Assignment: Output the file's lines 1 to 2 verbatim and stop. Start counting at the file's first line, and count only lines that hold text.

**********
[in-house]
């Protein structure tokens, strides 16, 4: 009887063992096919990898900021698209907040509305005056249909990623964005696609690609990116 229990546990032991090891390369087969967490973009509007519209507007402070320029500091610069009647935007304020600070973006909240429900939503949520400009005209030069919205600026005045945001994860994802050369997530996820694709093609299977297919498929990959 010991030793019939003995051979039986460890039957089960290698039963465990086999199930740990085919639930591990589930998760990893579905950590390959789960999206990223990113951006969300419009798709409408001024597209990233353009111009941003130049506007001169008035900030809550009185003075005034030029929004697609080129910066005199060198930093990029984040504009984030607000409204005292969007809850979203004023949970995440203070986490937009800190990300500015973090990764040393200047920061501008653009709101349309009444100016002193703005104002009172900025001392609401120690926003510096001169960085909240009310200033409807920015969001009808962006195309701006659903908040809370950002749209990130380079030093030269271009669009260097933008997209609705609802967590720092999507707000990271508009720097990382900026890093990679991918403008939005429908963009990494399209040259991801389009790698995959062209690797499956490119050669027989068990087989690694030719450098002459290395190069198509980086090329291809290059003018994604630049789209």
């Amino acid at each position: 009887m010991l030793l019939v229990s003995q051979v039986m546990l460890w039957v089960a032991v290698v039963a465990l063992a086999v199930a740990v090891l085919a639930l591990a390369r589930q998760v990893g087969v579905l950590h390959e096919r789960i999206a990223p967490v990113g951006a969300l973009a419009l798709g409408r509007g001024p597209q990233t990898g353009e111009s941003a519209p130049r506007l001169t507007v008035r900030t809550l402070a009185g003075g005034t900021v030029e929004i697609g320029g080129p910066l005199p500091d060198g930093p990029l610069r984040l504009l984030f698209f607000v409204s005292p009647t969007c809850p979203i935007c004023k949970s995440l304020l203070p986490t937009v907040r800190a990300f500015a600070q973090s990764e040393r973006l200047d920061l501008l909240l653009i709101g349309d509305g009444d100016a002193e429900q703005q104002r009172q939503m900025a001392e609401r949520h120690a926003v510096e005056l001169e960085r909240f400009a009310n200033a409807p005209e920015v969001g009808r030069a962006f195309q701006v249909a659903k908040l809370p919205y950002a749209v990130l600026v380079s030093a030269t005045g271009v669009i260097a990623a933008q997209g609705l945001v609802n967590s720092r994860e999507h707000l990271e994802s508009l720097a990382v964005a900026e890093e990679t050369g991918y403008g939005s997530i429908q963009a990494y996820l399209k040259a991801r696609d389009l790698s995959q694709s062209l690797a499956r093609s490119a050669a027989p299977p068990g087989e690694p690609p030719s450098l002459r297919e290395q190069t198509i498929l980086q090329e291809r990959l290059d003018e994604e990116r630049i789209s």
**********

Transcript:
[in-house]
């Protein structure tokens, strides 16, 4: 009887063992096919990898900021698209907040509305005056249909990623964005696609690609990116 229990546990032991090891390369087969967490973009509007519209507007402070320029500091610069009647935007304020600070973006909240429900939503949520400009005209030069919205600026005045945001994860994802050369997530996820694709093609299977297919498929990959 010991030793019939003995051979039986460890039957089960290698039963465990086999199930740990085919639930591990589930998760990893579905950590390959789960999206990223990113951006969300419009798709409408001024597209990233353009111009941003130049506007001169008035900030809550009185003075005034030029929004697609080129910066005199060198930093990029984040504009984030607000409204005292969007809850979203004023949970995440203070986490937009800190990300500015973090990764040393200047920061501008653009709101349309009444100016002193703005104002009172900025001392609401120690926003510096001169960085909240009310200033409807920015969001009808962006195309701006659903908040809370950002749209990130380079030093030269271009669009260097933008997209609705609802967590720092999507707000990271508009720097990382900026890093990679991918403008939005429908963009990494399209040259991801389009790698995959062209690797499956490119050669027989068990087989690694030719450098002459290395190069198509980086090329291809290059003018994604630049789209």